World

When it happened, Egypt’s February 2011 revolution seemed an epochal global event. If Cairo was not the birthplace of the Arab Spring, it was its apogee. The people of the Arab world’s most populous, most important nation, long oppressed, had finally found their voice. Braving bullets, tanks and tear gas, they overthrew the entrenched dictatorship of three-decade President Hosni Mubarak. The whole planet watched a jubilant Tahir Square explode with fireworks and celebration, while the international media hailed the advent of democracy and people power in a part of the world where both were conspicuously lacking.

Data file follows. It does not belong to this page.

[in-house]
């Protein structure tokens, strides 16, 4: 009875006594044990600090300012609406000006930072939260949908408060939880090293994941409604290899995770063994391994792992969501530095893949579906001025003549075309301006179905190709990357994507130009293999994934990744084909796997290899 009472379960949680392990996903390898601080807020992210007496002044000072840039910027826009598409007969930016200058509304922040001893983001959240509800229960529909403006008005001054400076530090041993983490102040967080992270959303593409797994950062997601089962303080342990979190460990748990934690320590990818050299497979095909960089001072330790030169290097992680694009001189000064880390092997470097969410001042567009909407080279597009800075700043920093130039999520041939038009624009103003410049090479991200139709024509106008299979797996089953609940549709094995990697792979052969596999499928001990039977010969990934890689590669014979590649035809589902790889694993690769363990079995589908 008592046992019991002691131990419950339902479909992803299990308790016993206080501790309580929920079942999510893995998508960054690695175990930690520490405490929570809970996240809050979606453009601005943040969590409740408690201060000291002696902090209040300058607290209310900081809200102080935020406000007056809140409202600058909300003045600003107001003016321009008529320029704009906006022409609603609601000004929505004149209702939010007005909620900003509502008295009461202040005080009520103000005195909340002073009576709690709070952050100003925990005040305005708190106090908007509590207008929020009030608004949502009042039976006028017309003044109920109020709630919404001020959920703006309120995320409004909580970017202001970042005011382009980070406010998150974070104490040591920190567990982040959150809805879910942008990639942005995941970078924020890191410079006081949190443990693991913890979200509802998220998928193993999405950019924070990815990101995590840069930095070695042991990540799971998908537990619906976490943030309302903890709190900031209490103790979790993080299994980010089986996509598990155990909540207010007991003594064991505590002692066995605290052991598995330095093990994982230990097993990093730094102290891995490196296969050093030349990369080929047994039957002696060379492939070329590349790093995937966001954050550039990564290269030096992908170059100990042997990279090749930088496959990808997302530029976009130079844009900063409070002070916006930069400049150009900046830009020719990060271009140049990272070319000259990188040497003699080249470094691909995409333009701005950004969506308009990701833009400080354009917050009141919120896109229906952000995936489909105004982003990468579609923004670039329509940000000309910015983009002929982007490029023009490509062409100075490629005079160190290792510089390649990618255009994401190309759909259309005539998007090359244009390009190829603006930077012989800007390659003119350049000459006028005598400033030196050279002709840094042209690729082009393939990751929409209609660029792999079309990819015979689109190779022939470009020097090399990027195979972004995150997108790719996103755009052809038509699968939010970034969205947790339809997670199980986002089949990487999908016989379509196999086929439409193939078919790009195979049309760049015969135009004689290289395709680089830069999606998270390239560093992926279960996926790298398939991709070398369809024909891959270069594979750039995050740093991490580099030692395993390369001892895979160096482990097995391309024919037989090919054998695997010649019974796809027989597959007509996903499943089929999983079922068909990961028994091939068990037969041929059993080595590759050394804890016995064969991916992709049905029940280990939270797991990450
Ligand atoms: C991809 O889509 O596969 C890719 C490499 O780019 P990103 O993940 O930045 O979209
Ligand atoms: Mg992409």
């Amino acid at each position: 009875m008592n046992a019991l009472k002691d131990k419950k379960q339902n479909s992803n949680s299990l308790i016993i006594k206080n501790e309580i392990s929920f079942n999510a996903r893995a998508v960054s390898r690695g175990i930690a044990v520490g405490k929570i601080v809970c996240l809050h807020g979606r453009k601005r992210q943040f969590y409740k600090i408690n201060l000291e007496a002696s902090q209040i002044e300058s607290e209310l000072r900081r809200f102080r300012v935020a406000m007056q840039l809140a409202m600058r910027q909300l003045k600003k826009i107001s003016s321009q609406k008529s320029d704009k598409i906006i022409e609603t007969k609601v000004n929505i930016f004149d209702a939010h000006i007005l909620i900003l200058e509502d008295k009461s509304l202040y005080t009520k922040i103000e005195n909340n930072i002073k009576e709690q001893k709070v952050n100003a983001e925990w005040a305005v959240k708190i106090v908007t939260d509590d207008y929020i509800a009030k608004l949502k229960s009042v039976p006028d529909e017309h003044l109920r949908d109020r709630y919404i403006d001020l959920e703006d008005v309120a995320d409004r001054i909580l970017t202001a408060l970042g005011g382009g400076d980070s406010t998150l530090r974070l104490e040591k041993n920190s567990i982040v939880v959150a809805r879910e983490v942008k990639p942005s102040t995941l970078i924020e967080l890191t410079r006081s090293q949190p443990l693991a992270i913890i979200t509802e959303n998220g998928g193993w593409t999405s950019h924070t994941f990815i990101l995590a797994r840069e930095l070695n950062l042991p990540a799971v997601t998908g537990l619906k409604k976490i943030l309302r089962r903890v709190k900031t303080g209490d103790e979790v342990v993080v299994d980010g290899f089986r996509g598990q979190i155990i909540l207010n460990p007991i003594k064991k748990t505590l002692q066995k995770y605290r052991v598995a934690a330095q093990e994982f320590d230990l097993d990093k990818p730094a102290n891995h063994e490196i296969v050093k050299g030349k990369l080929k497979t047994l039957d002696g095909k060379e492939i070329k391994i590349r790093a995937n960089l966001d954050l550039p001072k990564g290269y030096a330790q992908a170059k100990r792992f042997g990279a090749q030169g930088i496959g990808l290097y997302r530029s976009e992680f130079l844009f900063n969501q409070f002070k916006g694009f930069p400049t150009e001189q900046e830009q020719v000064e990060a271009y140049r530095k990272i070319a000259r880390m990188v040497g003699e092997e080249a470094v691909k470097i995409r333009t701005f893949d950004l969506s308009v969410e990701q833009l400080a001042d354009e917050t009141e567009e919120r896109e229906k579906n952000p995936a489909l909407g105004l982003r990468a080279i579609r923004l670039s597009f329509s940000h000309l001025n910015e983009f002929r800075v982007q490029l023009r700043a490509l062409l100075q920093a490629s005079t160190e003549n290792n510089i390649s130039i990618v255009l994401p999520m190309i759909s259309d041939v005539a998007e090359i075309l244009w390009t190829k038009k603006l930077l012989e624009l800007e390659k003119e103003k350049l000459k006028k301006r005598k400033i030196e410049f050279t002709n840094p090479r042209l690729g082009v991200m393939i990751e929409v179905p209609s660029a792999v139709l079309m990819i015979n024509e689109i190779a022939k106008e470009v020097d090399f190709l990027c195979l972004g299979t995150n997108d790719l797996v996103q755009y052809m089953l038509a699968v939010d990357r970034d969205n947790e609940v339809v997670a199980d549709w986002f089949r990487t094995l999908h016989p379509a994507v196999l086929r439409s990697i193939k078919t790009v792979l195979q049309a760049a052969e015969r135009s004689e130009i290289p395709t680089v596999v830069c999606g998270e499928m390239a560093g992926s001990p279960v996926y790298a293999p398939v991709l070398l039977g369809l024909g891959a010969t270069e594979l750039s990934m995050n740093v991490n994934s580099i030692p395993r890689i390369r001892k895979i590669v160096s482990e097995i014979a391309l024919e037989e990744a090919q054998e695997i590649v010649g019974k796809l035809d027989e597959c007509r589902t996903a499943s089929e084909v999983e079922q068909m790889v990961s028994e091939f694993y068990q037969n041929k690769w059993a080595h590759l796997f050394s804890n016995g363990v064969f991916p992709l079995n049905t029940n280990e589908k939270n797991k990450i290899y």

But, as we all know now, Mubarak’s exit marked only a fleeting victory. In the near three years since, Egypt has lurched from crisis to crisis, antagonism to antagonism, each time punctuated by mass protests in Tahrir Square, a traffic roundabout that has come to symbolize both the dreams and the failures…

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